The anoscope has a first surface and a second surface, wherein (i) the rectal tissue is clamped, (ii) the rectal tissue is released without resection of the rectal tissue, and (iii) resection of the rectal tissue An instrument configured to allow ischemic regression of the hemorrhoid in the patient without .
  2. The instrument of claim 1, wherein the hollow member is further adapted to comprise fiber optic illumination for visualization .
  3. The instrument of claim 1 , wherein the closure member is slidably inserted into a channel in the hollow member.
  4. The instrument of claim 1 , wherein the tissue occlusion component provides radiant energy to occlude the vascular supply to the hemorrhoid .
  5. The instrument of claim 1 , wherein the tissue occlusion component functions to heat the rectal tissue and occlude the vascular supply to the hemorrhoid .
  6. The instrument of claim 1, wherein the tissue occlusion component facilitates suturing of the rectal tissue and occludes the vascular supply to the hemorrhoid .
  7. The instrument according to claim 1, wherein the first clamping surface or the second clamping surface has a C-shape or a U-shape .
  8. The hollow member includes a channel in the direction of the longitudinal axis , the closing member is partially disposed in the channel and slides in the direction of the longitudinal axis, and the window communicates with the channel. Item 1. The device according to Item 1 .
  9. The instrument of claim 1 , wherein the hollow member comprises a transparent material that further facilitates visual recognition of the rectal tissue .
  10. The instrument of claim 1, wherein the tissue occlusive component comprises a grasper comprising an electrode for bipolar delivery of electrical energy to the rectal tissue .
  11. The instrument of claim 1, wherein the tissue occluding component comprises a gripper comprising an optical fiber for delivery of laser energy to the rectal tissue.
  12. The instrument of claim 1, wherein the tissue occluding component comprises a grasper comprising an electrode for delivery of radio frequency energy to the rectal tissue.
  13. And anoscope, a surgical instrument assembly for hemorrhoid treatment and a hemorrhoid occlusion device,
    The anoscope includes a hollow body defining a longitudinal channel, the hollow body being closed at a distal end and at least partially open at a proximal end, wherein the hollow body is at least the distal end Having side walls with windows spaced from
    The hemorrhoid occlusion device includes an instrument shaft with two grippers at a distal end, at least one of the grippers for tightening and occluding the hemorrhoidal tissue protruding through the window and into the anoscope. A clamping member that is movable away from and opposite to the other of the gripping tool, the gripping tool being located on the opposite side of the hemorrhoidal tissue from which the gripping tool protrudes into the anoscope through the window A surgical instrument assembly that is insertable into the anoscope and wherein the grip is attached to a pair of parallel rods each connected at one end of the shaft.
  14. The surgical instrument assembly according to claim 13 , wherein the grasper extends in a plane oriented substantially perpendicular to the rod.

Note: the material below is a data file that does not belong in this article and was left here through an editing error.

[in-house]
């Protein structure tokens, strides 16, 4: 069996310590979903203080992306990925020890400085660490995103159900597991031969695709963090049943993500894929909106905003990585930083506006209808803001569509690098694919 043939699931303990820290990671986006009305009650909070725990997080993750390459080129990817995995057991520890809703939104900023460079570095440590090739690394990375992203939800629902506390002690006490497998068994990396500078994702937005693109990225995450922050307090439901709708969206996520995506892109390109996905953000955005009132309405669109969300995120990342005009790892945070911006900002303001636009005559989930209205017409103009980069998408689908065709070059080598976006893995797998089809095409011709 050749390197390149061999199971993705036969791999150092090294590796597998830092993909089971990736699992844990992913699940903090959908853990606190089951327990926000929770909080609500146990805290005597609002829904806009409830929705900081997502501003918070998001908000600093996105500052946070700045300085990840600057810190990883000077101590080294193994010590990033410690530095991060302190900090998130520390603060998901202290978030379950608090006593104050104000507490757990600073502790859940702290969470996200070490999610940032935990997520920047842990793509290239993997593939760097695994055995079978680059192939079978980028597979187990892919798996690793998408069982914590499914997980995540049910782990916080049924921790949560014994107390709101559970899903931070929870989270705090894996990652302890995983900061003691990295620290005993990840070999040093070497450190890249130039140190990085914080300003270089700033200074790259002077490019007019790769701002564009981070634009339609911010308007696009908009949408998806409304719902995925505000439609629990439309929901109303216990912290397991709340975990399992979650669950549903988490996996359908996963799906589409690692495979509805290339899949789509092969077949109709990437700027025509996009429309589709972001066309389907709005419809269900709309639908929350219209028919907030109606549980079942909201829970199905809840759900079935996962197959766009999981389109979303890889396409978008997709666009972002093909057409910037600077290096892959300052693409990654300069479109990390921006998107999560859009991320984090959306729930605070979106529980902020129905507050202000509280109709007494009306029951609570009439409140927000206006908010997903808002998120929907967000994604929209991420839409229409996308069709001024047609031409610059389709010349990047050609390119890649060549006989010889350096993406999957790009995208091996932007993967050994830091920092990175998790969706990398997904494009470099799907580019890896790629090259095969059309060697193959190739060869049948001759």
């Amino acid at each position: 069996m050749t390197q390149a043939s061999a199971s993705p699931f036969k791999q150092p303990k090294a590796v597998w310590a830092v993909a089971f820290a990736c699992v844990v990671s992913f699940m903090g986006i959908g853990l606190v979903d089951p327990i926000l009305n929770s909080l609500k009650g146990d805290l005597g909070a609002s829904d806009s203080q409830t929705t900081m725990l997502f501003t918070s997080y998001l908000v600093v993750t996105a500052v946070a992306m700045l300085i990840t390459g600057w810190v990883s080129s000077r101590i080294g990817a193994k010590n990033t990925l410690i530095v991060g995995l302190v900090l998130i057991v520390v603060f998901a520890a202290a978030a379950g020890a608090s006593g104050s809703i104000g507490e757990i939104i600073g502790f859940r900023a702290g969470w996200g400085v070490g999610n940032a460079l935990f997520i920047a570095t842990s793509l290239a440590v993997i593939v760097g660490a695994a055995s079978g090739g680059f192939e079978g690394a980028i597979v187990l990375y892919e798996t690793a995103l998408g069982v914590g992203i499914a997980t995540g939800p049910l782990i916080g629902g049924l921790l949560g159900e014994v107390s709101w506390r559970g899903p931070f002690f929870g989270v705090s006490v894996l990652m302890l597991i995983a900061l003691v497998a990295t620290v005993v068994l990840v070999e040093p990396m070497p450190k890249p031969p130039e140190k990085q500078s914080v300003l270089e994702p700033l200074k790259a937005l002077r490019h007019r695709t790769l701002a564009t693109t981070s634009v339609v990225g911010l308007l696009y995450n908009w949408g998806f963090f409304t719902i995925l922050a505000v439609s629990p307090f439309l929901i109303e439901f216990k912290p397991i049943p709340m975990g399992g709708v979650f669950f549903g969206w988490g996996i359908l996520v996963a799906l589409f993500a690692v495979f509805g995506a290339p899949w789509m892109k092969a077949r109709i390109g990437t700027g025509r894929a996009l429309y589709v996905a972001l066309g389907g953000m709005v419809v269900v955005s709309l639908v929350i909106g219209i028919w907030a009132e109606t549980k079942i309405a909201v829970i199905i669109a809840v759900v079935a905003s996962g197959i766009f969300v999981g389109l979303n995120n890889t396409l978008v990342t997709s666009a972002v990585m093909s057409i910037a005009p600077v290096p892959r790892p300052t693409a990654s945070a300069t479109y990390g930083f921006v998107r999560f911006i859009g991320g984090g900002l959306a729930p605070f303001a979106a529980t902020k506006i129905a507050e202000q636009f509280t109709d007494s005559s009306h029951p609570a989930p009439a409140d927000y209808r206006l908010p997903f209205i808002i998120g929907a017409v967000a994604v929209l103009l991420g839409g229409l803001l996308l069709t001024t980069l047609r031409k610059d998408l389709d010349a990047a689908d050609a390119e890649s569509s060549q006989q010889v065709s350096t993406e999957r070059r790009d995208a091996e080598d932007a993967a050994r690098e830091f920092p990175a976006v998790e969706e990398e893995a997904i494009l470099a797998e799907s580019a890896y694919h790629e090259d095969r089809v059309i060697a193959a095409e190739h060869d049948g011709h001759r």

15. The surgical instrument assembly according to claim 13 , wherein a given one of the grips is slidably connected to the rod and the other of the grips is fixed relative to the rod.
  16. The surgical device of claim 13 , wherein the hemorrhoid occlusion device further includes a hemorrhoid occlusion component attached to the grasper to act on and grasp the tissue grasped between the graspers. Instrument assembly.
  17. The anoscope further includes a shutter member attached to the hollow body to cover the window during positioning of the anoscope within the anal canal, wherein the shutter member allows hemorrhoidal tissue to pass through the window. The surgical instrument assembly of claim 13 , wherein the surgical instrument assembly is movable relative to the hollow body to uncover the window to allow it to protrude into the channel.
  18. The hollow body has a longitudinal axis, and the side wall extends partially from the proximal end along the length of the side wall toward the distal end and is located on one side of the shaft The surgical instrument assembly of claim 13 , wherein the surgical instrument assembly is formed by a portion and the window is located within the inflated portion.
  19. The surgical instrument assembly of claim 13 , wherein the grips are attached to the shaft such that they remain parallel to each other during the opening and closing strokes of the grips.
  20. Wherein in order to sever the distal tissue mass in the closed at least partially formed by the tissue closure member, the surgical instrument assembly of claim 13, further comprising a tissue cutting member operatively connected to said closure device .
  21. The surgical instrument of claim 13 , wherein the hemorrhoid occlusion device is selected from the group consisting of a stapling mechanism, an injection mechanism connectable to a reservoir of curable composition, and a radiation inducing element connectable to an electromagnetic radiation source. assembly.
  22. And anoscope, a closure member, a surgical instrument assembly for hemorrhoid treatment and a hemorrhoid occlusion device,
    The anoscope includes a hollow body having a longitudinal axis and defining a longitudinal channel, the hollow body being closed at a distal end and at least partially open at a proximal end, the hollow body Extending from the proximal end partially along the length of the side wall toward the distal end and having a side wall formed by an inflating portion located on one side of the shaft; Comprises at least a window spaced from the distal end;